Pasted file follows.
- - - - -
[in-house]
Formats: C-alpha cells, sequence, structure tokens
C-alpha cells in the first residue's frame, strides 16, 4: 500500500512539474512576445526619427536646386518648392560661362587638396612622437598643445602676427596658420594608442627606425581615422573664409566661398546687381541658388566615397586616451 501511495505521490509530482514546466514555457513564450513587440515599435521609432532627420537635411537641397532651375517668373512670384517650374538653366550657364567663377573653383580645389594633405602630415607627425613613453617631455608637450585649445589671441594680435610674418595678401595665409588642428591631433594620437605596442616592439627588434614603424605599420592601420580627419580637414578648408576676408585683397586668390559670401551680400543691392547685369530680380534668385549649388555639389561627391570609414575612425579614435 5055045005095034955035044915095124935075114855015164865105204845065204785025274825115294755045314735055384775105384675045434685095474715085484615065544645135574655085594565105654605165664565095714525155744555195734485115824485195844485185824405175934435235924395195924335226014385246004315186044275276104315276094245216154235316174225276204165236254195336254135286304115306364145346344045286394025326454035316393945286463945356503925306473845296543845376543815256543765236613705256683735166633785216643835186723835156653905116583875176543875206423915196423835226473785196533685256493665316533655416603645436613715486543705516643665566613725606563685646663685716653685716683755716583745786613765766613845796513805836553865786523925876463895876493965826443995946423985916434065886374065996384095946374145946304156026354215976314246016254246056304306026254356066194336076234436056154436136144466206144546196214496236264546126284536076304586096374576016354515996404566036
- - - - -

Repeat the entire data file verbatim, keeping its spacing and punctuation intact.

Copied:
[in-house]
Formats: C-alpha cells, sequence, structure tokens
C-alpha cells in the first residue's frame, strides 16, 4: 500500500512539474512576445526619427536646386518648392560661362587638396612622437598643445602676427596658420594608442627606425581615422573664409566661398546687381541658388566615397586616451 501511495505521490509530482514546466514555457513564450513587440515599435521609432532627420537635411537641397532651375517668373512670384517650374538653366550657364567663377573653383580645389594633405602630415607627425613613453617631455608637450585649445589671441594680435610674418595678401595665409588642428591631433594620437605596442616592439627588434614603424605599420592601420580627419580637414578648408576676408585683397586668390559670401551680400543691392547685369530680380534668385549649388555639389561627391570609414575612425579614435 5055045005095034955035044915095124935075114855015164865105204845065204785025274825115294755045314735055384775105384675045434685095474715085484615065544645135574655085594565105654605165664565095714525155744555195734485115824485195844485185824405175934435235924395195924335226014385246004315186044275276104315276094245216154235316174225276204165236254195336254135286304115306364145346344045286394025326454035316393945286463945356503925306473845296543845376543815256543765236613705256683735166633785216643835186723835156653905116583875176543875206423915196423835226473785196533685256493665316533655416603645436613715486543705516643665566613725606563685646663685716653685716683755716583745786613765766613845796513805836553865786523925876463895876493965826443995946423985916434065886374065996384095946374145946304156026354215976314246016254246056304306026254356066194336076234436056154436136144466206144546196214496236264546126284536076304586096374576016354515996404566036